Save Your Manufacturing Business by Giving Employees Ownership Opportunities

Although the manufacturing sector remains crucial to the economy, it is no longer the thriving industry of decades past. Besides the negative effects felt by owners and employees associated with particular companies, manufacturing downturns can cause adverse consequences for the country's economy. 

Professionals know how important it is to plan for whatever unexpected circumstances may be on the horizon. Trade tensions, new regulatory requirements and difficulties finding qualified, reliable workers can all make it exceptionally difficult for manufacturers to remain profitable. Succeeding means staying flexible and responding to changes in the marketplace, often being open to doing things differently. 

Statistics indicate that the manufacturing industry recently experienced a slump. Data collected in September 2019 shows that the manufacturing activity index fell to its lowest point since June 2009. If your business has been walloped by the various challenges in the sector, converting the company to an employee stock ownership plan (ESOP) could be a way forward. 


What Is an ESOP?

An ESOP is a retirement plan that provides employees with the opportunity to have an ownership stake in an enterprise, primarily by investing in the employer's stock. The company funds the ESOP with tax-deductible contributions in the form of cash or stock. 

An employee stock ownership plan operates via a trust. The contributions made by the employer get distributed to workers annually, as long as an employee participates in the trust. When a person reaches the point of retirement, they receive the accumulated amount of those yearly additions. 


An ESOP Could Be Ideal if You Want to Retire

Although an ESOP gives workers benefits to avail of when they leave the workforce, the arrangement may be particularly enticing if you are the founder of a manufacturing company and want to retire soon. This plan allows selling your company to the employees and leaving the workforce in its current form. Plus, you can remain at the company for as long as desired.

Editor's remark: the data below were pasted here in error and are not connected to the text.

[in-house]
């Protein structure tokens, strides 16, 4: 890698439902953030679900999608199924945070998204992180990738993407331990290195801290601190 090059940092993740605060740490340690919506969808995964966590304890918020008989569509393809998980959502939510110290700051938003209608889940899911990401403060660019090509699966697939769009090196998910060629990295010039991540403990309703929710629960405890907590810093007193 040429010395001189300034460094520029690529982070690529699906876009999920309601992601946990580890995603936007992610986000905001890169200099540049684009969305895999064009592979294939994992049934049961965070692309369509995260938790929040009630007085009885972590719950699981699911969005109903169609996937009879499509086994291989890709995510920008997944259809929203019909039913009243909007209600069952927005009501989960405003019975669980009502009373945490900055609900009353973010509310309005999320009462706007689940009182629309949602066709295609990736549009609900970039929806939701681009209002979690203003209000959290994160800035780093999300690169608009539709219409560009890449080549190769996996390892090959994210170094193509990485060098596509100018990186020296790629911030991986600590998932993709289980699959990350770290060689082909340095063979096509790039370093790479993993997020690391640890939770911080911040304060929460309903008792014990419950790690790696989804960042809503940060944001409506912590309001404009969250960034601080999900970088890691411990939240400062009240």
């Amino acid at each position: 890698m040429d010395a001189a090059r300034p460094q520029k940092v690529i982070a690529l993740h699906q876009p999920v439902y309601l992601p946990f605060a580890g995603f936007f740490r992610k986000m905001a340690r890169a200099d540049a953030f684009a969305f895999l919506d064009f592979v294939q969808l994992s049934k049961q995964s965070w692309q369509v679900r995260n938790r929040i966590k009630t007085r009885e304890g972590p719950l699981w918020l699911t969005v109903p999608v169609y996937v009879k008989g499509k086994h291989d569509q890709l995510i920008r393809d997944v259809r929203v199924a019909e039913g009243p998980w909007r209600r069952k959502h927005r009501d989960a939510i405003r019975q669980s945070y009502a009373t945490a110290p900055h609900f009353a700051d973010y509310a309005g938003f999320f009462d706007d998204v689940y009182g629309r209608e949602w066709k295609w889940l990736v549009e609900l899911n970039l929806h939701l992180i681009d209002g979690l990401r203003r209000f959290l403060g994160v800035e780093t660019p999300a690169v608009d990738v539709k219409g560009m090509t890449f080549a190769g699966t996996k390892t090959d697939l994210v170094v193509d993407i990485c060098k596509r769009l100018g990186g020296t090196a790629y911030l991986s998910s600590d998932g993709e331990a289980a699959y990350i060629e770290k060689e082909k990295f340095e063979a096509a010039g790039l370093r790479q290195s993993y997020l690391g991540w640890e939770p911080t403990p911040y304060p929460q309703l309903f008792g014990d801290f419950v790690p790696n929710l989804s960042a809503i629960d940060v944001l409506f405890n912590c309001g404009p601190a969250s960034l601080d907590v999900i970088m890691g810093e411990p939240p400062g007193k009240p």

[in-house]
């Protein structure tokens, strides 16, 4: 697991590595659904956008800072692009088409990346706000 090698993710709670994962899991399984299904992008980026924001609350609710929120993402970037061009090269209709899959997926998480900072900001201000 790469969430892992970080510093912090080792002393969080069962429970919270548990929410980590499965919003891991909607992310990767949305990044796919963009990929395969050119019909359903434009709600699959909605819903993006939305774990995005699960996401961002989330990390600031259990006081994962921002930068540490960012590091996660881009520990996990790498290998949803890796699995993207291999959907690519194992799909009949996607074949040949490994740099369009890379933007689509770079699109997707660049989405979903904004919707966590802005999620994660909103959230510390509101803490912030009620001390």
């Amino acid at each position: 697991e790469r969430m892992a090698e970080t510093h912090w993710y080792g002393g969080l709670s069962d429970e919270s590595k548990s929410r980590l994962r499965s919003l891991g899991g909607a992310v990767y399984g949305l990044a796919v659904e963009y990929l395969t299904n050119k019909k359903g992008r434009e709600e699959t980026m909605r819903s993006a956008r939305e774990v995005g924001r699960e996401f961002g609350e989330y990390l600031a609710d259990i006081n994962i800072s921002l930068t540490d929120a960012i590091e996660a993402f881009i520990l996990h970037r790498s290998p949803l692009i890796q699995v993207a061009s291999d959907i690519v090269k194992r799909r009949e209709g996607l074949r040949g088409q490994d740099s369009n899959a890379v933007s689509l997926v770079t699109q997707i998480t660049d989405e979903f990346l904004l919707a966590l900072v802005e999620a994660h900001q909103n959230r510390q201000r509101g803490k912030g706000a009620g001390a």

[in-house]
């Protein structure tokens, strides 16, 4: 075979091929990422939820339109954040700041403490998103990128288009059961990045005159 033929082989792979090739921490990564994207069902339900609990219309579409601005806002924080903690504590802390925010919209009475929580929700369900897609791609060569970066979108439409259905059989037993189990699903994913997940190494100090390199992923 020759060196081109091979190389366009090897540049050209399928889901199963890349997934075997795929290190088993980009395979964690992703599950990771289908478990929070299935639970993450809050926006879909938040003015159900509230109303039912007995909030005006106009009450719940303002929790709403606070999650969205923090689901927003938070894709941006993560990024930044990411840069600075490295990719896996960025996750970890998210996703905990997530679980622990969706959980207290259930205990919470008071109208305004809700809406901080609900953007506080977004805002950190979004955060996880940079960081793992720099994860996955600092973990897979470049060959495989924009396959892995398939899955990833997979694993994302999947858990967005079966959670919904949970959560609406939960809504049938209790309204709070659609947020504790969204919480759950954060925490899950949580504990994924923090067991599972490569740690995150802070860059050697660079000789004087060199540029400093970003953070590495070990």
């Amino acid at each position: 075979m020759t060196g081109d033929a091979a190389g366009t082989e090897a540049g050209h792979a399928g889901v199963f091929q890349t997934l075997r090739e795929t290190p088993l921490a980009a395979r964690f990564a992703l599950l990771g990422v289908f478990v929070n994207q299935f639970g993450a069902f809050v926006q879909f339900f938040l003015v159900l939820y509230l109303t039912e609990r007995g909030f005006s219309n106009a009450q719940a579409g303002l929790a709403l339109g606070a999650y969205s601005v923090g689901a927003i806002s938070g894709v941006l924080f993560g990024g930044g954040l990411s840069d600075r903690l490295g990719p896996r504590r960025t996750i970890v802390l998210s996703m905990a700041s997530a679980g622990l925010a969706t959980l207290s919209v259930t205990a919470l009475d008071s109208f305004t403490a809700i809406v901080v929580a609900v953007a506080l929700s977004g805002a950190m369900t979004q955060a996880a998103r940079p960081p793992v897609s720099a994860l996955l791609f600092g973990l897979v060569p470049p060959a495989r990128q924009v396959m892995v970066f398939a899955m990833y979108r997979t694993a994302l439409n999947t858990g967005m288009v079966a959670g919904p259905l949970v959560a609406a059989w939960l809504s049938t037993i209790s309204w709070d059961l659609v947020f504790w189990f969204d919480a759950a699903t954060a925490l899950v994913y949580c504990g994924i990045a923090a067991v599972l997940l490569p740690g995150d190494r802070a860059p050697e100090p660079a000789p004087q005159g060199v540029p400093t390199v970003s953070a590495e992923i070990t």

ESOPs Can Increase Transparency

In many companies — manufacturing and otherwise — most of the employees have little to no access to the businesses' financial statistics. When Chris Grace, president and CEO of Arkansas-based Grace Manufacturing, was pondering whether to turn the company into an ESOP, he read a book called "The Great Game of Business" by Jack Stack. 

This read advocates being upfront with employees about the company's bookkeeping and providing them with financial education, among numerous other components. Now that Grace Manufacturing is an ESOP, workers get together in weekly huddles, look at the company's financial data and predict the month's revenue. 

Having access to that kind of information helps employees stay informed and recognize that each person plays a critical role in the company's success. Workers often remain in the dark until major successes or failures occur at a company. However, the example provided by Grace Manufacturing proves that an ESOP can boost financial education and literacy, plus help workers stay abreast of company performance. 


An ESOP May Result in Higher Stock Prices

Another potential benefit associated with turning a manufacturing business into an ESOP is an increase in stock prices, an outcome noticed by NewAge Industries, a plastic tubing manufacturer based in Pennsylvania. The business established the ESOP in 2006. More recently, a 2018 article mentioned that the company's stock price has grown by more than 850% since that time. 

Although the company also offers employees a 401(k) savings plan, many employees of NewAge Industries reported that the ESOP performance has already surpassed what their traditional retirement plan has done. This plan, then, can help people feel they are still benefiting, even if wages temporarily fall or they don't receive anticipated pay increases. 


ESOPs Can Promote Employee Loyalty and Motivation 

Data published in 2019 revealed that 89% of U.S. manufacturers struggle to fill their open positions. No magic, quick fix exists for that issue, but if a company is an ESOP,  that may help. Jobseekers tend to look carefully at ads for open positions and determine how the perks offered stack up to what other companies give. 

When an ESOP-owned company does well, all the workers reap the rewards. It should be evident to you, then, why this plan may naturally make employees want to stay associated with the business until they leave the workforce.

KI Furniture, a manufacturer based in Wisconsin, enjoyed both immediate and long-term benefits once it became an ESOP in 2011. For example, employees became more engaged and started using hotlines to give feedback about their experiences at work. Managers said workers also paid more attention to details and started showing more curiosity about the company, particularly its finances. 

KI Furniture employees reportedly stay with the company for an average of 13 years, more than triple than what's typical for the manufacturing sector overall. 


An ESOP Is Well Worth Consideration

Converting a manufacturing company into an ESOP is not the right solution in every case. However, if you want the chance to help a faltering enterprise get a new lease on life — complete with employees who are ready to see the business succeed for years to come — don't overlook the possibilities of an employee stock ownership plan.

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